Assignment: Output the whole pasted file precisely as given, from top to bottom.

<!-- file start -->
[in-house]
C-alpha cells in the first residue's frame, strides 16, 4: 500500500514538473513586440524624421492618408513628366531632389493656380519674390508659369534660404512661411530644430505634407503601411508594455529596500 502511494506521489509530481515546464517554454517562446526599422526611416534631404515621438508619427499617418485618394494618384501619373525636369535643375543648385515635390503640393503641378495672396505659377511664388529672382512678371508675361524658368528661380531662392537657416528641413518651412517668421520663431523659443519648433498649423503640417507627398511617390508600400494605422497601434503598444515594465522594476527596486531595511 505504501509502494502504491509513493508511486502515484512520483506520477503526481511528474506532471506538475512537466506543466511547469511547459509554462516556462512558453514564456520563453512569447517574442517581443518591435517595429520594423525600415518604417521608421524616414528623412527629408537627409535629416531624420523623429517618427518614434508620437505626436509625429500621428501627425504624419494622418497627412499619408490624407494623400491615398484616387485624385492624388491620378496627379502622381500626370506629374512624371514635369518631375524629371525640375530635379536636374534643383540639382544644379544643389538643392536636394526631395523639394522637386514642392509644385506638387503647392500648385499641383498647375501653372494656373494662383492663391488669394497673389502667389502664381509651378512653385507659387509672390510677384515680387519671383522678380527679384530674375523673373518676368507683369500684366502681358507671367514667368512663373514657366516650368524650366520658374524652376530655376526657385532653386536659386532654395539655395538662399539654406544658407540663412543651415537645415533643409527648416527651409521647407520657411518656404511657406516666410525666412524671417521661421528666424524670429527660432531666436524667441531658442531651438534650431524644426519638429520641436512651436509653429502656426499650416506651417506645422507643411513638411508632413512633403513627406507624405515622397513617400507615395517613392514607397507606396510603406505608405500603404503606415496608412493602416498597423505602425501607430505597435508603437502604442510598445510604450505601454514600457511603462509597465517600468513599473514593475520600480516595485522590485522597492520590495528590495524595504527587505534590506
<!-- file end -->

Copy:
[in-house]
C-alpha cells in the first residue's frame, strides 16, 4: 500500500514538473513586440524624421492618408513628366531632389493656380519674390508659369534660404512661411530644430505634407503601411508594455529596500 502511494506521489509530481515546464517554454517562446526599422526611416534631404515621438508619427499617418485618394494618384501619373525636369535643375543648385515635390503640393503641378495672396505659377511664388529672382512678371508675361524658368528661380531662392537657416528641413518651412517668421520663431523659443519648433498649423503640417507627398511617390508600400494605422497601434503598444515594465522594476527596486531595511 505504501509502494502504491509513493508511486502515484512520483506520477503526481511528474506532471506538475512537466506543466511547469511547459509554462516556462512558453514564456520563453512569447517574442517581443518591435517595429520594423525600415518604417521608421524616414528623412527629408537627409535629416531624420523623429517618427518614434508620437505626436509625429500621428501627425504624419494622418497627412499619408490624407494623400491615398484616387485624385492624388491620378496627379502622381500626370506629374512624371514635369518631375524629371525640375530635379536636374534643383540639382544644379544643389538643392536636394526631395523639394522637386514642392509644385506638387503647392500648385499641383498647375501653372494656373494662383492663391488669394497673389502667389502664381509651378512653385507659387509672390510677384515680387519671383522678380527679384530674375523673373518676368507683369500684366502681358507671367514667368512663373514657366516650368524650366520658374524652376530655376526657385532653386536659386532654395539655395538662399539654406544658407540663412543651415537645415533643409527648416527651409521647407520657411518656404511657406516666410525666412524671417521661421528666424524670429527660432531666436524667441531658442531651438534650431524644426519638429520641436512651436509653429502656426499650416506651417506645422507643411513638411508632413512633403513627406507624405515622397513617400507615395517613392514607397507606396510603406505608405500603404503606415496608412493602416498597423505602425501607430505597435508603437502604442510598445510604450505601454514600457511603462509597465517600468513599473514593475520600480516595485522590485522597492520590495528590495524595504527587505534590506